NYC Sushi: Kurumazushi (Feb. 2013)
Chef: Toshihiro Uezu
Date: February 1, 2013
I’ve been craving sushi lately, and I decided that I’d go eat sushi today—of course, choosing somewhere and then making reservations is always a pain. I’ve been wanting to try Kurumazushi for a while now since I heard about it from some friends, so I called to check if there were any available seats at the sushi bar.
Reservations are REALLY easy to get as the restaurant has a lot of empty seats. That makes me a little sad—Chef Uezu seemed really nice and pleasant to talk to, and the sushi was definitely good enough that one would think there would be more diners at the restaurant on a Friday night. Anyway, we booked a reservation and made our way there a few hours later!
Notes on the food:
-The fish was VERY fresh and delicious, and the selection was amazing—there were lots of choices, and there were different cuts/areas for each type of fish. Being able to choose pieces with meat from the collar/neck area make me a happy, happy eater.
-The rice was good, but there were a few issues. On the plus side, the temperature was solid, though it was a touch warmer than I would have liked; it wasn’t as warm as Sasabune’s rice, though. On the negative side, the rice was grainy and a bit too hard at times. I would have enjoyed the nigiri more if the rice were a bit softer and fluffier.
1. Kama toro (collar area).
Kama toro, we meet again <3.
2. “Special toro” (no name).
Chef Uezu said that this was a cut of the toro that didn’t have a name. He pretty much said that we should trust him that it would be delicious. We did—and it was!
3. Kanpachi (amberjack) belly.
4. Hamachi (yellowtail) belly.
SOOOOOOOOO MUCH TORO ^_______^.
5. Shima aji (striped jack).
6. Kan-buri (winter yellowtail).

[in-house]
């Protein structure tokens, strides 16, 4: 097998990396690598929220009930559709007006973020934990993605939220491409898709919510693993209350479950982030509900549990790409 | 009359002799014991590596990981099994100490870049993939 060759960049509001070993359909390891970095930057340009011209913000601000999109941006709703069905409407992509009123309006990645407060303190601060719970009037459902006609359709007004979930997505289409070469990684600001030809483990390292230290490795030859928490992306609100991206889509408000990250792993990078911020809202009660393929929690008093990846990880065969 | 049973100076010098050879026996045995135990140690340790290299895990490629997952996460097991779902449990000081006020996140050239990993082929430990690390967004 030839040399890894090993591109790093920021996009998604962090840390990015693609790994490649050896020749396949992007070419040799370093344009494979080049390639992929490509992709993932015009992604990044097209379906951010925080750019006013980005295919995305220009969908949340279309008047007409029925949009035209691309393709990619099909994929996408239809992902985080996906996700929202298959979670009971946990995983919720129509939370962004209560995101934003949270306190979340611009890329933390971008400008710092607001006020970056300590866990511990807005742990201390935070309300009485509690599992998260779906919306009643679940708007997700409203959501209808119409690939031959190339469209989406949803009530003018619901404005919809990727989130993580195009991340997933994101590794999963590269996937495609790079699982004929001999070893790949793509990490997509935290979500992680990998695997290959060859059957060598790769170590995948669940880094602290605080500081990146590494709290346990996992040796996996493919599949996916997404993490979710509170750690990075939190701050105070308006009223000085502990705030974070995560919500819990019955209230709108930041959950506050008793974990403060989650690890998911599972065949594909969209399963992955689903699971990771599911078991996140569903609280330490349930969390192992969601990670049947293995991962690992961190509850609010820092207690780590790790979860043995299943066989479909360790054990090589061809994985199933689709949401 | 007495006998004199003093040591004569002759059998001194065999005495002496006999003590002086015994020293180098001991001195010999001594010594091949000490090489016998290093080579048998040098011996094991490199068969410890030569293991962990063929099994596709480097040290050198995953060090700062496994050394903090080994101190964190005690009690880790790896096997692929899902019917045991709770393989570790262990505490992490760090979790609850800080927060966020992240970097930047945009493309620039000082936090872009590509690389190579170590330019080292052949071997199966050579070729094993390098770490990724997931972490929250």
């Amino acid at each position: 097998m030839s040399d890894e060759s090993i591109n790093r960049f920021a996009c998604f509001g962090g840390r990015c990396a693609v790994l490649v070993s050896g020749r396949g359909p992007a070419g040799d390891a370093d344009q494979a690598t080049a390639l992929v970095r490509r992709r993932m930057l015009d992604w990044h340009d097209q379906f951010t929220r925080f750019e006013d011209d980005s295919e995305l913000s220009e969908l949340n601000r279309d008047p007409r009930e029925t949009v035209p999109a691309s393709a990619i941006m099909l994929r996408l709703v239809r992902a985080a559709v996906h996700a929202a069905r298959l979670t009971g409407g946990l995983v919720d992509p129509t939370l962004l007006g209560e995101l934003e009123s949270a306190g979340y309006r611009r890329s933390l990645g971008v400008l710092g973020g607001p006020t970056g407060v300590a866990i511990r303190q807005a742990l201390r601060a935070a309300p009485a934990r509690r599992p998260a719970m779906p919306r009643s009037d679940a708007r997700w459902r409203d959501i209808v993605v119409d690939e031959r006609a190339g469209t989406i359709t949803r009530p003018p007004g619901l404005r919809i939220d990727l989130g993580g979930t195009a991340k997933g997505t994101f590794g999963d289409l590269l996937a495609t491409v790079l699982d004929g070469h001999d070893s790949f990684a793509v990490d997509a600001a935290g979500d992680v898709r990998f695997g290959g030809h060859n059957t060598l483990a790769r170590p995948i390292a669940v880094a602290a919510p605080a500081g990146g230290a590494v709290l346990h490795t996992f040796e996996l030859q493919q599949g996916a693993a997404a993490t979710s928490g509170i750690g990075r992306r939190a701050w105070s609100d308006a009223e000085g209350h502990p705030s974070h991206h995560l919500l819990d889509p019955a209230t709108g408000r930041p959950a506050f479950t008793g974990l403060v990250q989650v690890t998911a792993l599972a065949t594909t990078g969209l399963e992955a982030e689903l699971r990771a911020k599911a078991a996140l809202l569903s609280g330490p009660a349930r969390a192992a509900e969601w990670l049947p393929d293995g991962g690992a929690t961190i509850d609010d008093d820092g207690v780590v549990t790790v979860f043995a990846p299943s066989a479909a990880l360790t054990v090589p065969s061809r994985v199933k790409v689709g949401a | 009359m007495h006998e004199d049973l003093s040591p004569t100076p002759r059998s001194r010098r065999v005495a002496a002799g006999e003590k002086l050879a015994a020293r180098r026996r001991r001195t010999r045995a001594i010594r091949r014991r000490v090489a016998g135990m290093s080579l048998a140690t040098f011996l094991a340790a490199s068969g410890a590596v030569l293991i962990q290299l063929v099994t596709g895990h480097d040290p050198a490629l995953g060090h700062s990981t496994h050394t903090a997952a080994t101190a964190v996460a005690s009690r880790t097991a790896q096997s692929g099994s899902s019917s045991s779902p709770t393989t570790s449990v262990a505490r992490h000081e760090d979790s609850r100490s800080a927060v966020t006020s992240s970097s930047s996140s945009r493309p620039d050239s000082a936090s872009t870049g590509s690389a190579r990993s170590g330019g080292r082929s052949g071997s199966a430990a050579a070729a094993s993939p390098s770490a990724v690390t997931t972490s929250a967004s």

7. Fluke with ponzu.
8. Madai (snapper).
9. Sawara (Spanish mackerel).
10. Hotate (sea scallop).
The abalone was hard and much crisper than other abalone that I’ve tried before, and I don’t know if this was a bad thing or not. It definitely had a lot of flavor, though.
12. Giant clam.
13. Unagi (freshwater eel).
14. King crab.
I’m still not sure what to think of how Chef Uezu prepared the piece.
15. Uni (sea urchin) from Santa Barbara, CA.
The uni was incredibly sweet and creamy.
16. Cheek toro.
17. Ikura (salmon roe).
18. Toro with scallion hand roll.
19. Ika (squid).
20. Sea shrimp.
21. Saba (Atlantic mackerel).
22. Seared toro.
Soft and silky. Melted in my mouth. Tasted a little like Heaven.
23. Engawa (fluke fin).
24. This was some kind of tuna that I didn’t quite get the name of.
It had a really good balance between being fatty and also not being too oily—you could taste and enjoy the richness without being overwhelmed.
25. Anago (saltwater eel).
Warm and sweet but not too sweet—it was just right.
This was Chef Uezu’s version of the tamago piece, I guess. The rice provided a nice balance to the egg, though I have to admit that I love egg and totally wouldn’t mind eating a lot of that stuff by itself haha.
27. Masago (Capelin roe / smelt roe).
28. Madai (snapper) collar.
29. Squid tentacles with sweet sauce (the same sauce used anago/unagi).
That sauce works wonders. I usually don’t like squid all that much, but the piece was wonderful with that sauce!
30. Kan-buri (winter yellowtail) collar.
There were several choices for dessert, including ice cream and fruits from Japan. I wanted a persimmon from Japan because I still vividly remember this amazing persimmon from Japan that I had at Urasawa a few years ago. I kiiind of wanted to relive that experience; it wasn’t as good as the one I had at Urasawa, but it was still pretty amazing!
My persimmon from Japan:
My friend got a pear from Japan.
I LOVE Japanese fruits, and these just strengthened my affection. They were fresh and flavorful, but, at the same time, I don’t even want to think about how much they must have cost haha.
Chef Uezu’s preparing nigiri here: